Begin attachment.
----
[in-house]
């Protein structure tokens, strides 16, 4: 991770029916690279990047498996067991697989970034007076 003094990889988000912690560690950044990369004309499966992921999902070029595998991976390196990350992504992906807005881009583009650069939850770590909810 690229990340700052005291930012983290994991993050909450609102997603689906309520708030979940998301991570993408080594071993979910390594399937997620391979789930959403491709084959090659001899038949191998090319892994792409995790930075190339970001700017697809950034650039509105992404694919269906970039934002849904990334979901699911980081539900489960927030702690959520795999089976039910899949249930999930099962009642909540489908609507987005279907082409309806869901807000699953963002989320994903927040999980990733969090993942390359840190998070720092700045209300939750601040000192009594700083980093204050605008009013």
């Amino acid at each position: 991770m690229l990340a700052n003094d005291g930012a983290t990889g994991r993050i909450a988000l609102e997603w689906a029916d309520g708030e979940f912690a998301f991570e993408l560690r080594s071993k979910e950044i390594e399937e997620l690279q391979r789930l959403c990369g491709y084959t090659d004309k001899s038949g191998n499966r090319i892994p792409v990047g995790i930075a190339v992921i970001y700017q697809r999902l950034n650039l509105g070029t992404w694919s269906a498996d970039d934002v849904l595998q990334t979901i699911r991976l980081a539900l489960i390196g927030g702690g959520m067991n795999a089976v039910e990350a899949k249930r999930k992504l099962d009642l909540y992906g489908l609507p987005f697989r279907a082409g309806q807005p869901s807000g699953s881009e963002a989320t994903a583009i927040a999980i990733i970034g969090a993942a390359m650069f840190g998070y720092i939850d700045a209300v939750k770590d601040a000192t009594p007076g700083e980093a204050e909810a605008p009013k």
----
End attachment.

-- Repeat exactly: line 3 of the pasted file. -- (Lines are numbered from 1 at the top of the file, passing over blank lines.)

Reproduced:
């Amino acid at each position: 991770m690229l990340a700052n003094d005291g930012a983290t990889g994991r993050i909450a988000l609102e997603w689906a029916d309520g708030e979940f912690a998301f991570e993408l560690r080594s071993k979910e950044i390594e399937e997620l690279q391979r789930l959403c990369g491709y084959t090659d004309k001899s038949g191998n499966r090319i892994p792409v990047g995790i930075a190339v992921i970001y700017q697809r999902l950034n650039l509105g070029t992404w694919s269906a498996d970039d934002v849904l595998q990334t979901i699911r991976l980081a539900l489960i390196g927030g702690g959520m067991n795999a089976v039910e990350a899949k249930r999930k992504l099962d009642l909540y992906g489908l609507p987005f697989r279907a082409g309806q807005p869901s807000g699953s881009e963002a989320t994903a583009i927040a999980i990733i970034g969090a993942a390359m650069f840190g998070y720092i939850d700045a209300v939750k770590d601040a000192t009594p007076g700083e980093a204050e909810a605008p009013k």